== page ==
• The sister of a Minnesota woman accused of killing a stranger to steal her identity in Florida last year is now facing criminal charges of her own after investigators say she grew angry at her intoxicated son and ran him over with her SUV.  Cynthia Lea Grund, 58, of Salem Township, was jailed on suspicion of second-degree assault and reckless driving. Olmstead County Jail records indicate she has since been released.  >> Read more trending news Olmstead County deputies were called Monday evening to Grund’s home, where they found her 37-year-old son, identified by the Minneapolis Star Tribune as Jason Finstad, suffering from significant lower body injuries, a Sheriff’s Office news release said. The man had been run over by a vehicle.  Investigators determined that Grund had run over her son with a 2004 Ford Explorer, the news release said.  According to detectives, Finstad was very intoxicated when he began walking down the rural driveway to go to a friend’s house. 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According to the newspaper, Grund is the sister of Lois Ann Riess, 57, of Blooming Prairie, who is being held in Florida on a charge of first-degree murder in the April 5 slaying of Pamela Hutchinson, 59, of Bradenton.  Riess was arrested April 19 on Texas’ South Padre Island after a multistate string of crimes that investigators allege began with the shooting death of her husband, David Riess, 54, at their worm farm. Saturday will mark a year since David Riess’ decomposing body was found. Authorities said David Riess had been dead for several days by the time his body was discovered. The Star Tribune reported last month that a .22-caliber semi-automatic handgun found in Lois Riess’ Texas motel room matched shell casings found at the scene of her husband’s death. Dodge County investigators have turned their case over to the Minnesota Attorney General’s Office for review.  Lois Riess, who authorities nicknamed “Losing Streak Lois” for her penchant for gambling, fled south to Florida -- stopping at a casino on the way. Riess’ abandoned Cadillac Escalade, which Minnesota investigators alleged she left the state in after gunning down her husband, was found in a park in Fort Myers, Florida.  Surveillance footage from a restaurant two blocks from Hutchinson’s borrowed timeshare condo showed the victim chatting with Riess at the bar on April 5, the day authorities believe she was shot to death. Hutchinson’s body was found four days later in the bathroom of the condo.  See the footage of Lois Riess chatting with Pamela Hutchinson below, courtesy of the Fort Myers News-Press.  Investigators believe Hutchinson was killed so Riess could assume her identity. They also believe Hutchinson was shot with the same gun that killed David Riess. According to Riess’ Florida indictment, Lois Riess stole credit cards, money, jewelry, sunglasses and other property from Hutchinson after she was killed. Surveillance footage from Hutchinson’s condo complex showed Riess walking into the parking lot, getting into Hutchinson’s Acura TL and driving away.  The indictment also alleged that Riess went to a Fort Myers bank and used Hutchinson’s identification to withdraw $5,000 from the dead woman’s account before leaving town. Riess was next spotted the following day at an Ocala Hilton hotel, where she used Hutchinson’s identification to check into a room, Lee County officials said. She stayed there the nights of April 6 and 7, according to investigators.  Surveillance footage from inside and outside the hotel showed both Riess and the stolen Acura. According to the News-Press, a white straw hat Riess wore in the footage belonged to Hutchinson.  While in Ocala, Riess is accused of withdrawing another $500 from Hutchinson’s bank account.  From there, Riess is accused of making her way west across the southeastern U.S., making several stops in Louisiana -- including at another casino -- before being seen driving the Acura around Corpus Christi, Texas. She attempted to get $200 from Hutchinson’s account at a gas station, but the effort failed, the News-Press reported.  Riess used her own ID to claim a $1,500 jackpot at a Louisiana casino, the newspaper reported.  Riess remained at large until April 19, when she was arrested on South Padre Island in Texas. Dodge County Sheriff Scott Rose said a man recognized Riess when she walked into a restaurant on the island, located about 25 miles from the Mexican border, and looked at a menu. Riess did not stay to eat at the restaurant, identified as Dirty Al’s Seafood, but the man called police to report the sighting. A South Padre Island police officer and a federal marshal responded to the area and spotted the white Acura that had been stolen from Hutchinson at another nearby restaurant, the Sea Ranch.  Riess was taken into custody as she sat at the bar inside, eating a meal and chatting with fellow patrons. She was subsequently extradited back to Florida to face charges in Hutchinson’s homicide.   Riess was indicted June 6 in the case, according to court records. Prosecutors are seeking the death penalty in Hutchinson’s slaying.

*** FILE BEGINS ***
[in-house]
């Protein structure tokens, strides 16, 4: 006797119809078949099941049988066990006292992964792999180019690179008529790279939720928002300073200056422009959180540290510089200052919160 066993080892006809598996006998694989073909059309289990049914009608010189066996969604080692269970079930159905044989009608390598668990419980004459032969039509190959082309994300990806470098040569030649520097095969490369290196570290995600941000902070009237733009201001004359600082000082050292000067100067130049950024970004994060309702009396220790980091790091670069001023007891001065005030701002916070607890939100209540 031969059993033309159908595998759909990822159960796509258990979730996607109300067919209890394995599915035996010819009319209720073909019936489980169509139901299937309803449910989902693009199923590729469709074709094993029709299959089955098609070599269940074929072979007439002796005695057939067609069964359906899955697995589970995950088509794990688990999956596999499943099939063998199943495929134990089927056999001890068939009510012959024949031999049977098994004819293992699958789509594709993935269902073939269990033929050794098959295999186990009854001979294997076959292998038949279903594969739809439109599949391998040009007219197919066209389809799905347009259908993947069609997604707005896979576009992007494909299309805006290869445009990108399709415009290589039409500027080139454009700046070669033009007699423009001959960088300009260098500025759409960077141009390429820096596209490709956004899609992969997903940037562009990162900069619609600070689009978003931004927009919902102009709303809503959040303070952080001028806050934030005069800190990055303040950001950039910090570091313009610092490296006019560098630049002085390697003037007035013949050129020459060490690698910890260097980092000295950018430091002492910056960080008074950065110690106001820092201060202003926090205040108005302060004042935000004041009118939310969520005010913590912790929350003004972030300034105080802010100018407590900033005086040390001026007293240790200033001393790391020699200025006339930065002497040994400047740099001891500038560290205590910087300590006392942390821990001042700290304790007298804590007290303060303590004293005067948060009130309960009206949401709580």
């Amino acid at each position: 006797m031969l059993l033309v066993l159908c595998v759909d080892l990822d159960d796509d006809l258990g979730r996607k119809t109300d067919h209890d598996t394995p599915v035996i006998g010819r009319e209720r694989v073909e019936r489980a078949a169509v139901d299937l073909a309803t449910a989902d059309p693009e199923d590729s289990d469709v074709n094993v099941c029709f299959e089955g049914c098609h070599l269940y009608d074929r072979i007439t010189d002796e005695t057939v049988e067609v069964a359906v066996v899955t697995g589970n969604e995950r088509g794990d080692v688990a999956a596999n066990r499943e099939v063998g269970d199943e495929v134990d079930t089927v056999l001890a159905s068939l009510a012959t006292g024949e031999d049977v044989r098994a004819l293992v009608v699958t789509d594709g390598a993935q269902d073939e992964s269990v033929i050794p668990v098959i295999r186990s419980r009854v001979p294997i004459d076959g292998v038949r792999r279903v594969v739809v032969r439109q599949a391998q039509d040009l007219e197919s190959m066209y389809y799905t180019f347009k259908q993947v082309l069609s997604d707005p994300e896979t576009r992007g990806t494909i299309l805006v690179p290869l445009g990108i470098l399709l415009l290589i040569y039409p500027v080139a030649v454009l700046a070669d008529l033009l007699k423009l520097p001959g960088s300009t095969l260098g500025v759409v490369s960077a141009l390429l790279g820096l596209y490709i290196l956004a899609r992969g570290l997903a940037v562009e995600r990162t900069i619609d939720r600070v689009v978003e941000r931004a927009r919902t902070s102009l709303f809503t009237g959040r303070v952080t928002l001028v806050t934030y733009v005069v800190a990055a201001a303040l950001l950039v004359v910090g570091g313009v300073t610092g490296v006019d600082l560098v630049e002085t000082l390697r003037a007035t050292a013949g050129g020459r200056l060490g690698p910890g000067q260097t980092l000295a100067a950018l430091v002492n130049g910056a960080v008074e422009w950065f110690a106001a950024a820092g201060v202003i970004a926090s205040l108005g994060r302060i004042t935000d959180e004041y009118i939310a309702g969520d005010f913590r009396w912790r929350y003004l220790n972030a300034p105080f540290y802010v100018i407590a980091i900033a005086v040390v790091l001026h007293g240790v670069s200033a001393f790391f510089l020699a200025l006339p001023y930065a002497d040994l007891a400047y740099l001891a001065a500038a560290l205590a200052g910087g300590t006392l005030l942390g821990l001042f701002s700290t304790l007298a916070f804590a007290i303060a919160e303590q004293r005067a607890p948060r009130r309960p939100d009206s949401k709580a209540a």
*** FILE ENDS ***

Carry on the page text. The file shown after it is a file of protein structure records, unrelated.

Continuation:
Washington Insider

  • Frustrated by opposition on some college campuses to conservative speakers, President Donald Trump on Thursday signed an executive order which threatens to take away federal research grant money from colleges and universities, if those schools don't guarantee First Amendment protections for those who want to speak on campus. 'We're dealing with billions and billions and billions of dollars,' President Trump said in a White House ceremony on Thursday. Flanked by conservative activists who have run afoul of protests at college and university campuses, Mr. Trump made clear that he wants new opportunities for their voices to be heard. 'Universities that want taxpayer dollars should promote free speech,' the President added. 'This order is part of the Trump Administration’s administrative and legislative efforts to support a focus on student outcomes and improve transparency, accountability, and affordability in postsecondary education,' the White House said in a statement. The President had raised this matter earlier in the month, during an appearance at the Conservative Political Action Conference just outside Washington, D.C. It was not immediately clear how the Thursday signing would change the current landscape governing money being sent to schools by the feds, as there are already requirements to uphold the First Amendment. In a morning conference call with reporters, a senior administration official refused to give any hints about how the requirement would be enforced differently going forward. 'I won't get into implementation details,' the official said, repeatedly deflecting questions in a Thursday conference call with reporters about how the plan would work.  'But schools are already supposed to be following these rules,' as the official said 'the goal of the order is to promote free speech more broadly across college campuses.' The plan drew immediate fire from the President's critics. 'President Trump’s concept of free speech is speech that he agrees with, which is, in fact, the antithesis of what the First Amendment seeks to protect,' said Randi Weingarten, the President of the American Federation of Teachers union.